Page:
In the middle of the cold North Pacific, 675 miles from Anchorage, AK is the Shishaldin volcano. It's one of more than 40 active volcanoes in the Aleutian Islands and part of the celebrated Ring of Fire, a zone of frequent earthquakes and volcanic eruptions. Despite the remote setting, Shishaldin and the other Aleutian volcanoes pose a very serious threat. It's a threat that scientists, armed with modern technology, are hoping to eliminate.
The dangers come from the location of a key corridor for international air traffic above the volcanoes. The U.S. Geological Survey estimates that at least 10,000 passengers and millions of dollars of cargo fly over the volcanoes in the North Pacific every day. Volcanic eruption plumes and ash clouds not only disrupt air traffic but also put aircraft at risk.
For example, airplanes that have entered clouds of ash have sustained extraordinary damage and even engine failure. KLM747 lost all four engines when it unknowingly entered a cloud of ash that had blown into its path from Alaska's Redoubt volcano. Smoke and a strong odor of sulfur filled the cockpit and cabin as the crippled jet fell more than two miles before the crew was able to restart the engines. The aircraft needed $80 million in repairs.
At any given time, somewhere in the world, 20 volcanoes are erupting. Of course, most do not pose the immediate threat to human life like the 1980 eruption of Mount St. Helens that killed 57 people, caused mud flows that choked the Columbia River, leveled hundreds of square miles of forests and showered distant communities with volcanic ash. While most active volcanoes do not pose this degree of immediate danger, the Mount St. Helens eruption clearly illustrates the need to monitor and study each and every one of these giants, be they sleeping or restless.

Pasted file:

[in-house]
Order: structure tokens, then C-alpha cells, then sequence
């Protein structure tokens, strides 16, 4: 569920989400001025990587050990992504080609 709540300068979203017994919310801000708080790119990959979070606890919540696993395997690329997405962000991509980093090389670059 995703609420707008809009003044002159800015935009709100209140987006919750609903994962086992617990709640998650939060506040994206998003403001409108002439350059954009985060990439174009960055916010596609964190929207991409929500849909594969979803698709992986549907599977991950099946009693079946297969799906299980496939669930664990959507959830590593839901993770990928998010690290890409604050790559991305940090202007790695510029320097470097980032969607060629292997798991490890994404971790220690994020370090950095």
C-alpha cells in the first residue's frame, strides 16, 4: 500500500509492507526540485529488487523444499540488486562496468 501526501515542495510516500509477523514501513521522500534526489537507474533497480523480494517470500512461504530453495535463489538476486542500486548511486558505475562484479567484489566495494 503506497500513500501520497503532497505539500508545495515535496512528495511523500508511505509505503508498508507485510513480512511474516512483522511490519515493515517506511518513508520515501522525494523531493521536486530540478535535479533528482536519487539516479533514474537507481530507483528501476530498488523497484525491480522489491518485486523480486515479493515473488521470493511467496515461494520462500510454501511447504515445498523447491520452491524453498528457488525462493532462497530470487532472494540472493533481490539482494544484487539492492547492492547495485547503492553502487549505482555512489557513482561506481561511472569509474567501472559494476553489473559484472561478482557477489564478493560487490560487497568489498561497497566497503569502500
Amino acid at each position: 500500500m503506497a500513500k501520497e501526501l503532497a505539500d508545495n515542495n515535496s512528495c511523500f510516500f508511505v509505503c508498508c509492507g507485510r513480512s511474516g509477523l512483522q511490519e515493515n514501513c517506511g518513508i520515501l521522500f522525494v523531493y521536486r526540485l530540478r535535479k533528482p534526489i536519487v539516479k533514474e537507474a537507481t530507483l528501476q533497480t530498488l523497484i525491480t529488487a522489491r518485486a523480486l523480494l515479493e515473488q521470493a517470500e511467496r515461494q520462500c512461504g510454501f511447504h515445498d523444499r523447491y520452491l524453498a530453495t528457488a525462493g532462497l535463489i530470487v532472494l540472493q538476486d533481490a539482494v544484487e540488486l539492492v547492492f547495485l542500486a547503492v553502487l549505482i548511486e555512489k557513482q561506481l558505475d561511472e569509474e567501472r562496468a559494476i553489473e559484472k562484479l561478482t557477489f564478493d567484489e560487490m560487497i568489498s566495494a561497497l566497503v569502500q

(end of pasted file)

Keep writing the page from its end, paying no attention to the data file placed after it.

A Mountain of Information
Seismologists were given new insight into the eruption of the Shishaldin volcano on Unimak Island, Alaska from data collected by a pressure sensor. One of 6 volcanoes on the island, Shishaldin is known to have erupted at least 29 times since 1755, making it one of the most active volcanoes in the state. Like many volcanoes in this remote region, Shishaldin poses little threat to human life or property. However, the potential smoke and ash expulsion does present a very real threat to aircraft.
There are two populated regions near Shishaldin, the nearest being False Pass. Although just 32 km away, this town’s view of the volcano is blocked by another volcano called Roundtop. As a result, visual observations are extremely limited, available only from either Cold Bay, 90 km away, or from pilot reports. Poor weather also hinders eyewitness descriptions. As a result, capturing and understanding the eruptive behavior of Shishaldin volcano relied heavily on the analysis of telemetered acoustic, seismic and satellite data.
A high accuracy pressure sensor was the source of much of the acoustic data detailing eruptions. Needing to be integrated into a network of short-period seismometers that were deployed between 5-19 km from Shishaldin’s primary vent, the sensor of choice was the Setra Model 239. It was used to detect the infrasonic oscillation that was generated whenever the volcano erupted. Upon detection of infrasonic oscillation the output was converted to a voltage which was then transmitted by radio to the observatory.
The Model 239 is designed for simplicity and reliability, and features a stainless steel diaphragm and an insulated electrode, which forms a variable capacitor. As pressure increases or decreases, the capacitance changes. The 239’s unique electronic circuit detects this change in capacitance and converts it to a linear D.C. high-level voltage output signal. It has a flat response for frequencies less than 100 Hz and sensitivity of 0.2 mV/Pa. The 239 is also known for its extreme robustness.
The Setra Model 239 not only survived an earth-shattering volcanic eruption, but it continued to work after the seismic frenzy.